sua cuique est tutissimum refugium is a Latin maxim, squarely translated to mean ‘every man’s house is his safest refuge’. In the legal context, the maxim illustrates the fact that the law recognises the sanctity of one’s home. Thus, the law also recognises the right of a person to firstly, defend their home and secondly, use it as a defence against injury and violence.
The maxim was most famously used concerning the Semayne’s Case by the eminent jurist, Sir Edward Coke, wherein the scope regarding the power of a sheriff to break doors and killing another who breaks into his house to steal or murder him was being discussed; he stated that “every man’s house is his castle and fortress, as well as for his defence against injury and violence as for his repose.” Further, in the matter, Lord Ellenborough in Burdett v. Abbott [(1811), 14 East, 1] held that a sheriff to execute process may not break an outer door; neither may a bailiff to distrain for rent, though he may enter through an open window, or over a wall.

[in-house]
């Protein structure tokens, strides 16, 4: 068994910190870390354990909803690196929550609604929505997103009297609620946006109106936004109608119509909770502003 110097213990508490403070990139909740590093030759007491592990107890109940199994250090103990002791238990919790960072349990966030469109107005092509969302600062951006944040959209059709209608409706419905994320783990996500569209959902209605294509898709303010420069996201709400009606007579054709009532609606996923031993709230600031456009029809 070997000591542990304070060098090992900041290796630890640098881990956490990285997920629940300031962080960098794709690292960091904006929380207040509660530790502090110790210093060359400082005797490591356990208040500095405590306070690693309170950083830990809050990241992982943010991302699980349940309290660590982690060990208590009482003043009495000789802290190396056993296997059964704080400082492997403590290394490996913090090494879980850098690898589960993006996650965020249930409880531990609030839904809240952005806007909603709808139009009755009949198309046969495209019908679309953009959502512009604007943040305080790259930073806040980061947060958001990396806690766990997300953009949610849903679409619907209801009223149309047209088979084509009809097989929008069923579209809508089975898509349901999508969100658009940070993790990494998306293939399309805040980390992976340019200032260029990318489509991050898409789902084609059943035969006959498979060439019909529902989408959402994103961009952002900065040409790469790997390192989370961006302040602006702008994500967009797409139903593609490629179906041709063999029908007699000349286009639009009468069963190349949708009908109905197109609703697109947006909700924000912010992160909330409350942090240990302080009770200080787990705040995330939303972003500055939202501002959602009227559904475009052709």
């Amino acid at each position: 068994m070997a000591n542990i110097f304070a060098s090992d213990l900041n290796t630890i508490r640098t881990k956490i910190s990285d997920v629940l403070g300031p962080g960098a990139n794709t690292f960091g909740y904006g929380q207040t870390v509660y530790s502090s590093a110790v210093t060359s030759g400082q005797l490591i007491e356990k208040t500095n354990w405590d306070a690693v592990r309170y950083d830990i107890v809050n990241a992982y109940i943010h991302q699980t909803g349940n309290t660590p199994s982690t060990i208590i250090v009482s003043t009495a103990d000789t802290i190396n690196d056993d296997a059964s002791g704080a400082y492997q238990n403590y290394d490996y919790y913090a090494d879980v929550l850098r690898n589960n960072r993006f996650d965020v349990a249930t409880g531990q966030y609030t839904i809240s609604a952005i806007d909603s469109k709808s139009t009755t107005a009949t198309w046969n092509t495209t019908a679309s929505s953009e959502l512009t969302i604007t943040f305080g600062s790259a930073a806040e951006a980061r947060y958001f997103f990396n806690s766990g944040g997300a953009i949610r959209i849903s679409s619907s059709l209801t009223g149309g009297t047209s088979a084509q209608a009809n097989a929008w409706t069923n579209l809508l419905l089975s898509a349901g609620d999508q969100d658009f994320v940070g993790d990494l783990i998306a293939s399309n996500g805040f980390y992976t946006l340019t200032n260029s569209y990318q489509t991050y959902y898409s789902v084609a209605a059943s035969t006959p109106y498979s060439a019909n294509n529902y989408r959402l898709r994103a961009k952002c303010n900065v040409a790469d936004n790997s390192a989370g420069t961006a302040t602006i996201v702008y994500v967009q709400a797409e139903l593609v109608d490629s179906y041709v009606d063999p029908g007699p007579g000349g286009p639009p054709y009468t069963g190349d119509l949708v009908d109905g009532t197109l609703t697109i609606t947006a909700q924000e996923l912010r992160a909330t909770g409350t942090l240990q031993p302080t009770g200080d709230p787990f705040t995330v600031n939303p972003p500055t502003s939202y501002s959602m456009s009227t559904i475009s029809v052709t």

In the historic judgment of Navtej Singh Johar v. Union of India Ministry of Law and Justice, (2018) 10 S.C.C 1, Writ petition (Criminal) No. 76 of 2016, the Court while striking down parts of Section 377 of the Indian Penal Code of 1860 used this maxim of Domus sua cuique est tutissimum refugium to state that Section 377 amounts to the unreasonable restriction as it makes intercourse between two consenting adults within their ‘castle’ a criminal offence.
The Indian Supreme Court also applied this principle when it delivered its decision to make the right to privacy a fundamental right in India. It clarified that the idea of private space was no longer spatial and the contemporary ‘castle’ deserved legal protection which included the human community, the media, and others.
The maxim was first used in common law jurisdictions and as stated by Justice Alan Cooper in R v. Stevens [2011 ONCJ 794 (CanLII)] – Common Law has long recognised the sanctity of a person’s home. Its relevance is wide in the application of laws in India.